Monarch files for insolvency in biggest UK airline failure


LONDON • UK leisure carrier Monarch filed for insolvency in Britain’s biggest-ever airline collapse, leaving the government to arrange the return of 110,000 tourists and marking the third failure of a major European operator in five months.

The airline and Monarch Travel Group have been placed under administration, leading to the suspension of the Luton, England-based company’s operating licence, according to a statement yesterday. Future flights and holidays have been cancelled and won’t be rescheduled, affecting a further 300,000 people.

The collapse of Monarch, which served more than 40 destinations from five UK bases, follows insolvency filings at Alitalia SpA and Air Berlin plc as a glut in capacity prompted by the low oil price compels carriers to slash fares in a battle for market share. At the same time, the low-cost operator has seen margins squeezed by higher fuel costs, which are priced in dollars, following the pound’s decline in the wake of last year’s Brexit vote.

Monarch CEO Andrew Swaffield said the carrier had fallen victim to “outside influences”, especially a flood of seating into its core west Mediterranean markets after a spate of terrorist attacks prompted holiday companies to reduce their exposure to Egypt, Tunisia and Turkey. Attempts to sell the short-haul business prior to the insolvency filing failed, he added.

The crisis at Monarch, which employs 2,100 people and ranks as Britain’s fifth-biggest airline by passenger numbers, excluding tour operators, follows on the heels of 20,000 flight cancellations at low cost rival Ryanair Holdings plc amid pilot scheduling issues. The move has disrupted travel for around 700,000 customers.

Monarch, which was founded in 1968, has come close to collapse before, with the airline rescued by a £165 million (RM930.6 million) capital injection from Greybull Capital LLP last December, just hours before it faced grounding by the UK Civil Aviation Authority (CAA) due to a lack of funds.

Greybull had bought 90% of Monarch in 2014 via a £125 million recapitalisation that funded the final elements of a transformation from charter specialist to discount carrier. The private-equity firm said in a statement yesterday it was “very sorry” that the three-year turnaround bid failed.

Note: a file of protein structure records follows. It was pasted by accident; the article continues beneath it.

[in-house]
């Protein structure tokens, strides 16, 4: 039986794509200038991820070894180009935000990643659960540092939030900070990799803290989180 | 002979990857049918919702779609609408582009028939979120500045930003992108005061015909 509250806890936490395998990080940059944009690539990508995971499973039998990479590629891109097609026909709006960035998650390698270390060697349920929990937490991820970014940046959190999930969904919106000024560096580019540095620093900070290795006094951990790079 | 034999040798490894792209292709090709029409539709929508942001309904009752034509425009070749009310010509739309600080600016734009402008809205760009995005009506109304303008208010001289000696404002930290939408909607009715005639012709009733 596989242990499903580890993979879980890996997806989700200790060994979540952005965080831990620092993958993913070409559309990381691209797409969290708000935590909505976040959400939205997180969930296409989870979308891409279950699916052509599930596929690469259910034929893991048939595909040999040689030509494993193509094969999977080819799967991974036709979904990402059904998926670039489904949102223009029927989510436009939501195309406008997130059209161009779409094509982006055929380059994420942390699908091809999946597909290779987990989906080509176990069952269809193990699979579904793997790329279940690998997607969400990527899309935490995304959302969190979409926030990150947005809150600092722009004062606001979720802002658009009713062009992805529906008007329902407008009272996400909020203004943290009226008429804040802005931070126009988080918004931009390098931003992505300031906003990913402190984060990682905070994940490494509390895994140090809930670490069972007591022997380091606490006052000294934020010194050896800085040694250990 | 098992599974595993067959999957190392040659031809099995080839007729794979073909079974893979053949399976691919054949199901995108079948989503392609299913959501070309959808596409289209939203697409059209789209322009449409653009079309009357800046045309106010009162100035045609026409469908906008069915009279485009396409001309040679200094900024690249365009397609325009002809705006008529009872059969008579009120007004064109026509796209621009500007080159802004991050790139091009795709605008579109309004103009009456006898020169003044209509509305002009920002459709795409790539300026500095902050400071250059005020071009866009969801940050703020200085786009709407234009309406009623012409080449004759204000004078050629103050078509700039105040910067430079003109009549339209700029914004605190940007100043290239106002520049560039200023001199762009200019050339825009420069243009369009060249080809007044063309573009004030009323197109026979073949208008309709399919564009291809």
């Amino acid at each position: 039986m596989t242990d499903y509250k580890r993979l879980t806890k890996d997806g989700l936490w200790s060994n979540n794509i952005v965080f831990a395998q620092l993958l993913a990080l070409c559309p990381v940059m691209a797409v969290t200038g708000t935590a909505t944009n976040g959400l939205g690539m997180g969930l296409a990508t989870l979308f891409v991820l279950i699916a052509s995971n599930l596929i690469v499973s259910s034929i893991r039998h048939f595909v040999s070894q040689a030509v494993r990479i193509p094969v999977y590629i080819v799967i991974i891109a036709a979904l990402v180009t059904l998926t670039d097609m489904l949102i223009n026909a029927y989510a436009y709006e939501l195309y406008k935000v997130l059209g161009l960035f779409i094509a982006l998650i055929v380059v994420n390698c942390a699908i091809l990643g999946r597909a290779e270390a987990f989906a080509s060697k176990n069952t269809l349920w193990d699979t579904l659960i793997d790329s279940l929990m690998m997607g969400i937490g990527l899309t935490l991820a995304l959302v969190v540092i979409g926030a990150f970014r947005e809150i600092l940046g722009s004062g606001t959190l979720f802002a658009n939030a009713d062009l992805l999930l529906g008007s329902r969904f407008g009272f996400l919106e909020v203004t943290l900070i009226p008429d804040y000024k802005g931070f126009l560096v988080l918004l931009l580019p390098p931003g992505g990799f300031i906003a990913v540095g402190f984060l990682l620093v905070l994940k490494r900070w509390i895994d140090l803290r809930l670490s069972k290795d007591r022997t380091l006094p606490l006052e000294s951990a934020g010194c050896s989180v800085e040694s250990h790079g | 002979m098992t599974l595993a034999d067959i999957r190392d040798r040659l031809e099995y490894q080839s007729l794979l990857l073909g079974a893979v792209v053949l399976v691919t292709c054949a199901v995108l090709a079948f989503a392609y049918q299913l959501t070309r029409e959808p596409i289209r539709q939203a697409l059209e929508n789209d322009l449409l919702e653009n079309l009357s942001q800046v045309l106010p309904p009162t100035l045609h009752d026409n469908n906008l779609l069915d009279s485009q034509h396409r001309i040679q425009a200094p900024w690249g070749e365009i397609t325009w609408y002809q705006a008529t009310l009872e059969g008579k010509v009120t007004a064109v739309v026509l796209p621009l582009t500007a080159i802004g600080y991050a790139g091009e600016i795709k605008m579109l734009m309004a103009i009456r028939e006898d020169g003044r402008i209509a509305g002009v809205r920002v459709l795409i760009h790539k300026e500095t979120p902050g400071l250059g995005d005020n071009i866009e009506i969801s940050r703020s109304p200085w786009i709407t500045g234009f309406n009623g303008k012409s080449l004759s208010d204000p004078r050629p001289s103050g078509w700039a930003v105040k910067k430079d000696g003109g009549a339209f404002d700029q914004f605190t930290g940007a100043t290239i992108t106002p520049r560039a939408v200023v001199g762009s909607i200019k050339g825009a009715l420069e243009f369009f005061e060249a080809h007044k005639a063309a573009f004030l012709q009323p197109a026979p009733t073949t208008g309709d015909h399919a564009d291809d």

The insolvency opens up opportunities for rival operators to expand into former Monarch routes or snap up the carrier’s assets. Cantor Fitzgerald Research analyst Rob Byde said in a note that the failure is “another step in the consolidation of the European short-haul market” and that it views EasyJet plc, Britain’s biggest discount carrier and also based at Luton, as a likely bidder, though a wholesale takeover is unlikely. EasyJet declined to comment.

British Airways owner International Consolidated Airlines Group SA (IAG) has expressed interest in Monarch’s takeoff and landing slots, fleet and crew, Sky News reported over the weekend, without saying how it got the information. IAG has a growing discount arm of its own in Barcelona-based Vueling.

Swaffield said a study by consultants had shown Monarch would continue to struggle in the European market, prompting plans to “pivot” into long-haul flights in spring next year. That strategy came unstuck when buyers for the existing operation weren’t forthcoming.

KPMG administrator Blair Nimmo said on BBC Radio 5 Live that “the prospect of selling the business as a whole has pretty much gone”. The group’s aircraft-maintenance arm, Monarch Aircraft Engineering Ltd isn’t in administration and continues to operate normally.

Monarch joins Air Berlin and Alitalia in presenting healthier carriers with scope for opportunistic acquisitions. EasyJet has been chosen as preferred bidder to buy parts of the German company, along with Deutsche Lufthansa AG, it was revealed last month, with talks set to continue until Oct 12.

In Italy, Alitalia’s administrators have set a date of Oct 16 for binding offers following a bankruptcy filing on May 2. Ryanair said last week that it had withdrawn from the bidding in order to focus on dealing with the fallout from its pilot shortage.

Under established plans for an airline collapse, the UK government has responded to the Monarch insolvency by asking the CAA to establish a temporary carrier with around 30 charter aircraft in order to bring people back from vacation when their holiday is over. Among that fleet will be planes from Qatar Airways, a Department for Transport (DfT) spokesman said.

While Transport Secretary Chris Grayling said the situation was “hugely distressing” for people on vacation, disruption should be minimal according to the CAA, which advised: “There is no need to cut short your stay.” The DfT said it will look into measures to prevent a similar situation occurring, including possible legislation. — Bloomberg